If Terminator Salvation's bleak vision of humanity's enslavement by machines has you down, HERE Arts Center is the place to go for an antidote to Hollywood blockbuster dystopia. The machines that fill the stage in machines machines machines machines machines machines machines (which we'll henceforth refer to as "machines") are as inextricably involved in day-to-day life as the computer you're using to read this, but they're not about to become "self-aware" any time soon. They're not making existence any easier either, but that's what makes "machines" so damn entertaining: A man pouring a glass of orange juice doesn't make for compelling theater, but three men using an elaborate system of pulleys and counterweights to (somewhat successfully) pour juice makes for daffy, steampunk slapstick.

There isn't much in the way of conventional narrative in "machines," brought to New York by the same Philadelphia company that struck gold with all wear bowlers, but there are plenty of little victories and defeats, and loads of giant laughs. The action revolves around three mysterious men holed away in a bunker packed with Rube Goldberg-style machines (think "Mousetrap"). As they brace for an attack from a vague, unspecified enemy, the trio passes the time absurdly complicating their menial tasks with an army of elaborately pointless technology. "Machines" is one part existential farce—Waiting for Godot for the Al Qaeda era—and two parts giddy parody of our compulsive need to mediate all interactions with technology, to always have a gadget buffering us from the world.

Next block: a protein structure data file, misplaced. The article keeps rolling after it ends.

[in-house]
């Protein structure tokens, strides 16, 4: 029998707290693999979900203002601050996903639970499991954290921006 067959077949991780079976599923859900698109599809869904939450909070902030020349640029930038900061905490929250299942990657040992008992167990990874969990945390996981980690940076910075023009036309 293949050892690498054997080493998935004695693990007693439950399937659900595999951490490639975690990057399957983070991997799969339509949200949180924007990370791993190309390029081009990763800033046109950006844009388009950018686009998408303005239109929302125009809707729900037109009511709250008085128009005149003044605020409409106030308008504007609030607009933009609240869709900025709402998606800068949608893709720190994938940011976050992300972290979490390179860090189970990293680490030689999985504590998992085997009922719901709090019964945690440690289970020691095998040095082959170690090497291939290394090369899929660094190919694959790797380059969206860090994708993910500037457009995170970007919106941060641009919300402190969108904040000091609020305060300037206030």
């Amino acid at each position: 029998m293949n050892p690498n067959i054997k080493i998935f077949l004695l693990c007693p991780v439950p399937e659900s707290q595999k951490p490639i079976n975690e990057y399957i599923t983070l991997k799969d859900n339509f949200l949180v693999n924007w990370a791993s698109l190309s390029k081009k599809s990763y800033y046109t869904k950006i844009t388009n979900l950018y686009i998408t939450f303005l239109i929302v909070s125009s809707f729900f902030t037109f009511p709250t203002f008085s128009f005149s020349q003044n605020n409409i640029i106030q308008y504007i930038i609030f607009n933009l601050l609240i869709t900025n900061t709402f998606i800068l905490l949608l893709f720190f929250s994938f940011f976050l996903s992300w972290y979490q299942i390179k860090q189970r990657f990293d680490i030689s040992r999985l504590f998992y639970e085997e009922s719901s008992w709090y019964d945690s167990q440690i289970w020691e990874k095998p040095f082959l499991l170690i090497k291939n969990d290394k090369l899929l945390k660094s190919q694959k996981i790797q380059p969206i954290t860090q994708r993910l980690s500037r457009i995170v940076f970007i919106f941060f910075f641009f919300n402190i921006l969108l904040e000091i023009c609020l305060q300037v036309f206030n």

The production design is an astonishing feat of engineering that doesn't always work perfectly, which is wholly intentional and a great part of the fun. And the three-man ensemble (Quinn Bauriedel, Geoff Sobelle, Trey Lyford) complements each other marvelously, with each actor bringing a unique, eccentric characterization to the table. Bauriedel is the thick-headed, Dubya-esque "Chief Commander"; Sobelle the Quixotic, high brow intellectual; and Lyford the withdrawn gearhead who only speaks through the static of a pilot's cockpit mic. Together they present a united front of tech-obsessed clowning, which is to say a funhouse mirror reflecting our own clownish technophilia.